The Possibility of a Kurdish State
Saturday, January 29, 2005
(SNN) Many Americans know "of" the Kurds, but how many really know "about" the Kurds. Everyone in the US knows they were gassed by Saddam Hussein. A few Americans even understand that they are somehow our allies and live in a section of Northern Iraq. Today marks the eve of the Iraqi election and it is quite possible that after this election, the Kurds will no longer be a group to be ignored.
Kurds are an ethnic group than spans western Iran, northern Iraq, part of Syria and Southern Turkey.
To start out, let’s examine exactly who the Kurds are. Kurdistan existed as a country from after World War I until 1923. Kurds are an ethnic group than spans western Iran, northern Iraq, part of Syria and Southern Turkey. They are predominately Sunni, but also have Shiites among their members. There is a large population of Kurds that have moved to Western Europe and have been campaigning for a Kurdish state.
So why is it so bad if there is once again a Kurdish state? Well, while it seems like an ideal situation for Iraq, there is fear from Turkey, Iran and Syria that they may lose some of their Kurdish territories to the new Kurdistan. This would especially damage Turkey whose richest oilfields are in Kurdish territory. And Turkey has made it clear that they will consider military action to solidify its border if they catch a hint of Kurdish sovereignty.
This brings us to Iraq’s elections. The few pollsters that have been able to get out in southern Iraq are predicting a low turnout. They say that people are well meaning and almost two thirds of Iraqis want to vote, but pollsters feel that they are too intimidated. There is not really a clear picture though as most pollsters were brutally beaten or imprisoned before they could put together an accurate sample. "In Iraqi society they're not used to seeing people knocking on doors, asking people what they think about politics and the government," said one pollster.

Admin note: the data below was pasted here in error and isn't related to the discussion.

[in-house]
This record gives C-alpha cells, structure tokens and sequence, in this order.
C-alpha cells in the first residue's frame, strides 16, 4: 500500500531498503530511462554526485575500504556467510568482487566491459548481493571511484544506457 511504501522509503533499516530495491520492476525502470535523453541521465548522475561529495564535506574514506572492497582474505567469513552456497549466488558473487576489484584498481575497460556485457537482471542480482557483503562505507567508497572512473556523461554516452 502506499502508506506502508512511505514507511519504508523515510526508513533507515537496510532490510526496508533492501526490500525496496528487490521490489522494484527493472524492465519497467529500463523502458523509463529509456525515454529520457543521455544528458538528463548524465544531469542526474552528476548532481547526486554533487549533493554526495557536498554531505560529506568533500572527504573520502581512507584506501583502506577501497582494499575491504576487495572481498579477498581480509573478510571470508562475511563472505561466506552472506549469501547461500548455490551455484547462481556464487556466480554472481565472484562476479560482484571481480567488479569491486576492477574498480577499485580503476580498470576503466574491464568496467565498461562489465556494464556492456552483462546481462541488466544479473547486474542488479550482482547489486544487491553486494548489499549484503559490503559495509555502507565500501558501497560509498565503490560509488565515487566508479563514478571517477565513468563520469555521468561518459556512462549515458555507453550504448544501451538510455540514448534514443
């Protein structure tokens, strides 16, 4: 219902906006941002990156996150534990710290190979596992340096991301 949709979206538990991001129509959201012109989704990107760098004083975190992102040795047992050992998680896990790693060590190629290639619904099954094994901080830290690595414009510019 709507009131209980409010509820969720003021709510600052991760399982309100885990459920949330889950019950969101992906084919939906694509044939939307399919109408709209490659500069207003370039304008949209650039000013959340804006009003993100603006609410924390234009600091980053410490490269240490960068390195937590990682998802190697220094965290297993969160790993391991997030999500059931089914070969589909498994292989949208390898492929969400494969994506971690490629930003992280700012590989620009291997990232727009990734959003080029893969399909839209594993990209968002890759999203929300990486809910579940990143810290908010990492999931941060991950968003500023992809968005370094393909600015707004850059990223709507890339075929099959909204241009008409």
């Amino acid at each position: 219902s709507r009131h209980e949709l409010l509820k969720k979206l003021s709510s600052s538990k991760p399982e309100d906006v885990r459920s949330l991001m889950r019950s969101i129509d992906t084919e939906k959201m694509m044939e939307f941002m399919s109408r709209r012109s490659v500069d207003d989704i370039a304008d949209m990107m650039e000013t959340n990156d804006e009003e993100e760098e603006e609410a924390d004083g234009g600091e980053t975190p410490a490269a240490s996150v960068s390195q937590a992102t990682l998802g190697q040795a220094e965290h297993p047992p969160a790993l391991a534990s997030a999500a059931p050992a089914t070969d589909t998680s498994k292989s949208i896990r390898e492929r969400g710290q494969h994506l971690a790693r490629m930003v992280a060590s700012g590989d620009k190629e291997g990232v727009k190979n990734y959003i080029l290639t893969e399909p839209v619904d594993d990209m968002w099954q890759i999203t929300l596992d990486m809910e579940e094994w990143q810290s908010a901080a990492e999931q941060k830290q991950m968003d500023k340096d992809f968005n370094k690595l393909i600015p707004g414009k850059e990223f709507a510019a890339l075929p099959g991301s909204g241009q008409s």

It is expected the Kurds will show up to vote in vast numbers.
But in the relatively autonomous Kurdish North, things are pretty stable. And it is expected that the Kurds will show up to vote in vast numbers, especially as they have been streaming across the borders from Iran, Syria and Turkey, to register to vote. The Kurds negotiated the return of some of the 12,000 Kurds that were forcedly expelled during Saddam’s reign. Since then, several hundred thousand of the twelve thousand have returned. One Kurdish official claimed that the hundreds of thousands of Kurds in Kirkuk is merely a coincidence, and that they had merely stopped by to say “Hi”.
So if the Kurds have a strong showing in the new government, will they take into account that their region is stable and quiet, the rest of the country is plagued with insurgency, they have been horribly mistreated by other Iraqis, and they have the desire to have their own state, and attempt to break away? Or will they be more worried about a Turkish invasion?
While Turkey has threatened to attack Iraq if the Kurdish state looks like a possibility, Kurdish officials have told Turkey that they best way to promote the stability of its borders is to leave the Kurds alone. But Kurds should think twice about challenging Turkey. The last time the two faced off, the Kurds were subjugated for over 400 years.